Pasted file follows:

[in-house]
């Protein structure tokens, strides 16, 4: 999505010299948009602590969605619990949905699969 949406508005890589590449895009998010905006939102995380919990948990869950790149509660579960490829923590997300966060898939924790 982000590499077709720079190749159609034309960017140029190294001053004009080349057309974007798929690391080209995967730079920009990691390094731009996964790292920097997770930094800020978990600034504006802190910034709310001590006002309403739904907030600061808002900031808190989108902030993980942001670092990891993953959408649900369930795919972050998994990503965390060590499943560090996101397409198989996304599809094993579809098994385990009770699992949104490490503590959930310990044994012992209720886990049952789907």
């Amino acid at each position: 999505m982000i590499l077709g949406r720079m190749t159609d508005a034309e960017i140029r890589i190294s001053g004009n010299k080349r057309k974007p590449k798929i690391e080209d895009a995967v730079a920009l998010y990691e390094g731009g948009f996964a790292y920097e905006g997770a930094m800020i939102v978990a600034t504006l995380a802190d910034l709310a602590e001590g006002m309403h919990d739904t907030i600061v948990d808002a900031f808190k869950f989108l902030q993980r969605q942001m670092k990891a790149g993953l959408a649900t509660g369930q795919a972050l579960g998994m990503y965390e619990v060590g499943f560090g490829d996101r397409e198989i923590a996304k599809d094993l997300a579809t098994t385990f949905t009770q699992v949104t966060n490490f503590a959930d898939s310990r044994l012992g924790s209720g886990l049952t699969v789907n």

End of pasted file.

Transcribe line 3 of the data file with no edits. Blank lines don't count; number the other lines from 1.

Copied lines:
């Amino acid at each position: 999505m982000i590499l077709g949406r720079m190749t159609d508005a034309e960017i140029r890589i190294s001053g004009n010299k080349r057309k974007p590449k798929i690391e080209d895009a995967v730079a920009l998010y990691e390094g731009g948009f996964a790292y920097e905006g997770a930094m800020i939102v978990a600034t504006l995380a802190d910034l709310a602590e001590g006002m309403h919990d739904t907030i600061v948990d808002a900031f808190k869950f989108l902030q993980r969605q942001m670092k990891a790149g993953l959408a649900t509660g369930q795919a972050l579960g998994m990503y965390e619990v060590g499943f560090g490829d996101r397409e198989i923590a996304k599809d094993l997300a579809t098994t385990f949905t009770q699992v949104t966060n490490f503590a959930d898939s310990r044994l012992g924790s209720g886990l049952t699969v789907n």